The return of straight-ticket voting
Something happened in a courtroom in Detroit Thursday that may have more impact on the November elections in Michigan than anything at the Republican convention.
Earlier this year, Republicans in the legislature outlawed straight-ticket voting in all elections in Michigan. They gave a lot of phony excuses for why they did this, but the real reason is clear. Straight-ticket voting tends to help Democrats, especially for offices that are less high-profile, like board of education seats.
That’s largely because most African-American voters are staunch Democrats who would never dream of splitting their tickets.
Those voters who do split their tickets – voting Republican for President and Democratic for Congress, for example, often don’t completely fill out their ballot, ignoring, for example, education board races, sometimes even contests for the legislature.
Two years, ago, Democrats won nearly all the education seats despite losing the governor’s race, in large part because many independents split their tickets.
Republicans were determined to put a stop to that, so when the legislature reconvened, it quickly outlawed straight-ticket voting. The only problem is that voters want the straight-ticket option. Republicans have tried this twice before, and people put this on the ballot and restored their right through a statewide referendum.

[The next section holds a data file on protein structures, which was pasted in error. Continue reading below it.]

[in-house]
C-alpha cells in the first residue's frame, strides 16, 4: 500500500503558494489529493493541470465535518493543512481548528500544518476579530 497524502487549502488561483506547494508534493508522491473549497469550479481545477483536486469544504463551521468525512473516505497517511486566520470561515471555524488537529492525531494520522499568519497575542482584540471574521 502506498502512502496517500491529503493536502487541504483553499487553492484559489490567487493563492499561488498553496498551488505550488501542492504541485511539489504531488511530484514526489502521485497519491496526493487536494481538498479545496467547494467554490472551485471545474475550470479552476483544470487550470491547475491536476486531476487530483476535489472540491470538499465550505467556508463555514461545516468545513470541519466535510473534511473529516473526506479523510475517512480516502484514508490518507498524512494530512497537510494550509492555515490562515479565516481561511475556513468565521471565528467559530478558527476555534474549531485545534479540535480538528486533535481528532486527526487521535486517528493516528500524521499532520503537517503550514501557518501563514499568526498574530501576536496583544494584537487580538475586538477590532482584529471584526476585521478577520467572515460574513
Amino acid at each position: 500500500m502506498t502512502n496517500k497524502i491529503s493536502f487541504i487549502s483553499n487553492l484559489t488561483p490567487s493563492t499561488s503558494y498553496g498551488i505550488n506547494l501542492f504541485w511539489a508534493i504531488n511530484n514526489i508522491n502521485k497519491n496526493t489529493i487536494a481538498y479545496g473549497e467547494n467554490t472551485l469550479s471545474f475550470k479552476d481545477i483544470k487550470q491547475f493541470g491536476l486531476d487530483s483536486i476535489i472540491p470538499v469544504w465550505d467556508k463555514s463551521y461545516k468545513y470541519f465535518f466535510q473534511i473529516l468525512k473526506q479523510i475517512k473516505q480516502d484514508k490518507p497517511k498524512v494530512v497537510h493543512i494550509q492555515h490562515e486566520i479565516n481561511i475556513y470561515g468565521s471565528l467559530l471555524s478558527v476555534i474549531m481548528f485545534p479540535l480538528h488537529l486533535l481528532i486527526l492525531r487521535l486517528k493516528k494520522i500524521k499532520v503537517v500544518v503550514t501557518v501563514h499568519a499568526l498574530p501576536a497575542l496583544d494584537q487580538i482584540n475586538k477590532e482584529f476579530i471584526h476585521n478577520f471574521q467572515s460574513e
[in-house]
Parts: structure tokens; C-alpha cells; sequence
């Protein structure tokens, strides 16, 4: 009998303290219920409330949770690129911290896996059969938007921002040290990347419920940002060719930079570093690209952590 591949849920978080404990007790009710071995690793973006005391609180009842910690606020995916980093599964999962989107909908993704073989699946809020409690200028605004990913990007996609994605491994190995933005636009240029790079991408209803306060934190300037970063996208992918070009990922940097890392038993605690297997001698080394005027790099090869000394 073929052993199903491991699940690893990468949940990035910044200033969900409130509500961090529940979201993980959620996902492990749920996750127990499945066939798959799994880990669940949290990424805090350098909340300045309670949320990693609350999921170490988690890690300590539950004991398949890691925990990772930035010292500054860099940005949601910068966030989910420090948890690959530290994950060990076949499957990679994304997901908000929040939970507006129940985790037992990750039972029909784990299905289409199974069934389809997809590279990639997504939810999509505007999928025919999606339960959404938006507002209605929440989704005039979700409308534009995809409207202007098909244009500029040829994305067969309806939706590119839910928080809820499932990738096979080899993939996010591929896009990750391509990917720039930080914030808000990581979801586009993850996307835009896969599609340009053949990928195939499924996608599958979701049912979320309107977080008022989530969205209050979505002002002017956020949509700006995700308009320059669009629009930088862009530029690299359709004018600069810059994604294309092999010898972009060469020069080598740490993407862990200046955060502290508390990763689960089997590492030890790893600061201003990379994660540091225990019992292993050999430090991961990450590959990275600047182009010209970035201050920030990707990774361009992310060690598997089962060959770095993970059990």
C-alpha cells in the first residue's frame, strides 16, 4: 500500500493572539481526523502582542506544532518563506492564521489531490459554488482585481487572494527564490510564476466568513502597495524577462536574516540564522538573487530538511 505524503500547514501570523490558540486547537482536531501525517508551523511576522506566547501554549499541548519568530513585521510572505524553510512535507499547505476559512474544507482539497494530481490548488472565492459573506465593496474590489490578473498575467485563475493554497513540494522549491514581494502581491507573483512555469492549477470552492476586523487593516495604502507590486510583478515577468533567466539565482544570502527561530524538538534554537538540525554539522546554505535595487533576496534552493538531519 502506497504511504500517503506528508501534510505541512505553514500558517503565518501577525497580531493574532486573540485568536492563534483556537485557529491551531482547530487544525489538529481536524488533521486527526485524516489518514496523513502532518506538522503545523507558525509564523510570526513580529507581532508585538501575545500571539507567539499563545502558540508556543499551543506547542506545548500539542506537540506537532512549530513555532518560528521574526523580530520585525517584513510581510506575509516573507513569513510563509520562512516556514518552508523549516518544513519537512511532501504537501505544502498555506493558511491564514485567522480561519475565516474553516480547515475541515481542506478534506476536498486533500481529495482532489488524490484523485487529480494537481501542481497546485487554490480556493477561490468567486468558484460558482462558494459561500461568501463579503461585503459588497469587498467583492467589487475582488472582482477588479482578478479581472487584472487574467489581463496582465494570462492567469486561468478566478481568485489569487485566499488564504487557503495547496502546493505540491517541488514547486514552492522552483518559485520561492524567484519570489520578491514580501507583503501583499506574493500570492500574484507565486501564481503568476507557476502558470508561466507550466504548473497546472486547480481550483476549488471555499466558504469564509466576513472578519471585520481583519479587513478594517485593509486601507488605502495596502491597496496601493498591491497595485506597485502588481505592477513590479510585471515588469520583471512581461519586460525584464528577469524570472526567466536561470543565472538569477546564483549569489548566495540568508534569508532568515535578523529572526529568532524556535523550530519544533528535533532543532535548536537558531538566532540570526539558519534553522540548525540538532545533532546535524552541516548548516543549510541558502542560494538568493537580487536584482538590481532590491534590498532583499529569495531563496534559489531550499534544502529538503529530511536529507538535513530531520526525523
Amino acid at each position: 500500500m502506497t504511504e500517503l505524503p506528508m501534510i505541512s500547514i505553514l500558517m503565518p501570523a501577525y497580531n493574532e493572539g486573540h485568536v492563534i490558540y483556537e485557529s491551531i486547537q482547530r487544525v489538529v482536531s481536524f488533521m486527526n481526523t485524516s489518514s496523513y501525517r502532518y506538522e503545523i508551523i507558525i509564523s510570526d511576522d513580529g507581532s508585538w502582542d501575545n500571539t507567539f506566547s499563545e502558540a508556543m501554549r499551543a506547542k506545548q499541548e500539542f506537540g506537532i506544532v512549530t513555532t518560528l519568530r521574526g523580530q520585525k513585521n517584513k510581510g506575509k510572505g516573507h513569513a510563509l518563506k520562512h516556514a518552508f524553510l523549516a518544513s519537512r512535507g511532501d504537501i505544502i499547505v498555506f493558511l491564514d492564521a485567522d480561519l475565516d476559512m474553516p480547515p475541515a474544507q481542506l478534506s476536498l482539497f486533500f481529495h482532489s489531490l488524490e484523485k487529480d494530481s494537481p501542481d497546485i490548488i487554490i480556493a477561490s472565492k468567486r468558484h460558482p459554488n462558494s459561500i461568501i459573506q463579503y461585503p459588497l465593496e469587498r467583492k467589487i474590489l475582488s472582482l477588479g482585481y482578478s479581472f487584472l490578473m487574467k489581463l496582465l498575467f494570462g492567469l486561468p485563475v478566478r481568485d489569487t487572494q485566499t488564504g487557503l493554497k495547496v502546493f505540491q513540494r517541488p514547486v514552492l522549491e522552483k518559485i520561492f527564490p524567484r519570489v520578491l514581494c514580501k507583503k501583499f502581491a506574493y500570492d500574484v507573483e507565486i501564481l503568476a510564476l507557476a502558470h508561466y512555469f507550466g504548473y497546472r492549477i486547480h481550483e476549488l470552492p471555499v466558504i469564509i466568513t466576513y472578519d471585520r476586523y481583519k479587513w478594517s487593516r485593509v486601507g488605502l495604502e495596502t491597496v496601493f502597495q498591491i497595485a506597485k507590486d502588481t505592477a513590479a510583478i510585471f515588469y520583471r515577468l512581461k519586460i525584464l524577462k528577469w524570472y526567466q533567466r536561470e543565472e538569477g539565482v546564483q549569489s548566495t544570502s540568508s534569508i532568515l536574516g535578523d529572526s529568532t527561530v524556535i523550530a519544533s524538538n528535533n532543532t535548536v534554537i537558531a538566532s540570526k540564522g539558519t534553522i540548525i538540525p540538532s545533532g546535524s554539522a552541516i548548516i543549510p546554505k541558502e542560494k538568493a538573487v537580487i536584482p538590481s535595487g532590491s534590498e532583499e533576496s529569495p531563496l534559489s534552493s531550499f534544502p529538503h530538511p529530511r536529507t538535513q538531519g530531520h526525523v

But recently, Republicans have discovered a new political trick. When they don’t want people to be able to vote on something, they attach a small, token financial appropriation to the bill, which under the Michigan Constitution, means it can’t be repealed with a statewide vote.
They might have gotten away with it, but they got too transparent and greedy. Outlawing straight-ticket voting is also likely to keep some people from voting at all, since lines will be longer and there are often disproportionately few voting places in inner-city areas.
Michigan already makes it harder to vote than most states.
We have no early voting, and we make absentee ballots hard to get. A few principled Republicans, including Representative Lisa Posthumus Lyons, thought this was unfair.
They attempted to get the legislature to at least allow anyone who wanted an absentee ballot to get one. But that was contemptuously rejected by Republican leaders in the state senate.
Well, yesterday they got their comeuppance. U.S. District Judge Gershwin Drain ruled that outlawing straight-ticket voting was unconstitutional, because it places an unfair burden on African-American voters. The judge was surprisingly blunt:
“African-Americans are much more likely to vote (straight) Democrat than other ethnic groups, and many feel this is due to racially charged political stances taken by Republicans on the local, state and national level,”
he wrote. Outraged Republicans vowed to appeal.
But it is not only clear whether any appeal in federal appeals court would be successful; it seemed doubtful the law could be reinstated in time for this year’s election.
There is one major non-partisan group whose members don’t want to get rid of straight-ticket voting:
Municipal clerks and other election officials. They’ve been looking ahead with dread to long lines and general chaos they feel losing the straight ticket option would cause.
To me, there’s something disgraceful about making it harder for people to vote, or trying and prevent them from voting the way they want to. Judge Drain issued a ruling in favor of democracy yesterday. I think that’s a very good thing.
Jack Lessenberry is Michigan Radio's political analyst. Views expressed in his essays are his own and do not necessarily reflect those of Michigan Radio, its management or the station licensee, The University of Michigan.